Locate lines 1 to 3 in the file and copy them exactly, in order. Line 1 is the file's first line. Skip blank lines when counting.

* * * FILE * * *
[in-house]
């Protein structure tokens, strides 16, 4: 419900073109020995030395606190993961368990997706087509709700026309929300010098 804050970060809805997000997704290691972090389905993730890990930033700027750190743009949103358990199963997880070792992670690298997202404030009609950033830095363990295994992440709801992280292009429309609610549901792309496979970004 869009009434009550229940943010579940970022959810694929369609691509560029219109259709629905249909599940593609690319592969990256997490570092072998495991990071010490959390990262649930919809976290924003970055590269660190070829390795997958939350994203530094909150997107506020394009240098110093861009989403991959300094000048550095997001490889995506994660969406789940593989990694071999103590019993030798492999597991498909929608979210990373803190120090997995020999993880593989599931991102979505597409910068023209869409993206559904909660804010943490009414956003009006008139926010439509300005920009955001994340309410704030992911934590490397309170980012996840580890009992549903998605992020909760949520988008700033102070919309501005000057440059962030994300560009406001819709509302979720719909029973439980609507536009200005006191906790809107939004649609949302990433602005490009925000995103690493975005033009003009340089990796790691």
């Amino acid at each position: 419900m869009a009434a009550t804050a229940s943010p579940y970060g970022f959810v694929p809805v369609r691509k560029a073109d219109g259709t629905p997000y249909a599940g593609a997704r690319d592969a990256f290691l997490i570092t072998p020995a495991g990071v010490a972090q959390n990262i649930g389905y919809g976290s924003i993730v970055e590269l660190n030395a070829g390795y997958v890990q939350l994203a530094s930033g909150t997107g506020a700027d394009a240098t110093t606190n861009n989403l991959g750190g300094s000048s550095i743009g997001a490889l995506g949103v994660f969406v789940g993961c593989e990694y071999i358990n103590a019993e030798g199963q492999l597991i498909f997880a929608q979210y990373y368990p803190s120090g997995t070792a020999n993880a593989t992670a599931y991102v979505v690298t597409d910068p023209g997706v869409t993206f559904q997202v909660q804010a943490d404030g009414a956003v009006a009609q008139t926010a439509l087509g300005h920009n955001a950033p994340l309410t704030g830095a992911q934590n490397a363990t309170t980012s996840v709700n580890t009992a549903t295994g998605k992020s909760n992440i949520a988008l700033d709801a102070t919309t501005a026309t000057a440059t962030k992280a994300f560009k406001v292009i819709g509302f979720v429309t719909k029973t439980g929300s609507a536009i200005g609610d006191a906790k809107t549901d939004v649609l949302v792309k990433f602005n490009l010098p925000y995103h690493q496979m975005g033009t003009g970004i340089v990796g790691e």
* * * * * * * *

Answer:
[in-house]
């Protein structure tokens, strides 16, 4: 419900073109020995030395606190993961368990997706087509709700026309929300010098 804050970060809805997000997704290691972090389905993730890990930033700027750190743009949103358990199963997880070792992670690298997202404030009609950033830095363990295994992440709801992280292009429309609610549901792309496979970004 869009009434009550229940943010579940970022959810694929369609691509560029219109259709629905249909599940593609690319592969990256997490570092072998495991990071010490959390990262649930919809976290924003970055590269660190070829390795997958939350994203530094909150997107506020394009240098110093861009989403991959300094000048550095997001490889995506994660969406789940593989990694071999103590019993030798492999597991498909929608979210990373803190120090997995020999993880593989599931991102979505597409910068023209869409993206559904909660804010943490009414956003009006008139926010439509300005920009955001994340309410704030992911934590490397309170980012996840580890009992549903998605992020909760949520988008700033102070919309501005000057440059962030994300560009406001819709509302979720719909029973439980609507536009200005006191906790809107939004649609949302990433602005490009925000995103690493975005033009003009340089990796790691």
């Amino acid at each position: 419900m869009a009434a009550t804050a229940s943010p579940y970060g970022f959810v694929p809805v369609r691509k560029a073109d219109g259709t629905p997000y249909a599940g593609a997704r690319d592969a990256f290691l997490i570092t072998p020995a495991g990071v010490a972090q959390n990262i649930g389905y919809g976290s924003i993730v970055e590269l660190n030395a070829g390795y997958v890990q939350l994203a530094s930033g909150t997107g506020a700027d394009a240098t110093t606190n861009n989403l991959g750190g300094s000048s550095i743009g997001a490889l995506g949103v994660f969406v789940g993961c593989e990694y071999i358990n103590a019993e030798g199963q492999l597991i498909f997880a929608q979210y990373y368990p803190s120090g997995t070792a020999n993880a593989t992670a599931y991102v979505v690298t597409d910068p023209g997706v869409t993206f559904q997202v909660q804010a943490d404030g009414a956003v009006a009609q008139t926010a439509l087509g300005h920009n955001a950033p994340l309410t704030g830095a992911q934590n490397a363990t309170t980012s996840v709700n580890t009992a549903t295994g998605k992020s909760n992440i949520a988008l700033d709801a102070t919309t501005a026309t000057a440059t962030k992280a994300f560009k406001v292009i819709g509302f979720v429309t719909k029973t439980g929300s609507a536009i200005g609610d006191a906790k809107t549901d939004v649609l949302v792309k990433f602005n490009l010098p925000y995103h690493q496979m975005g033009t003009g970004i340089v990796g790691e």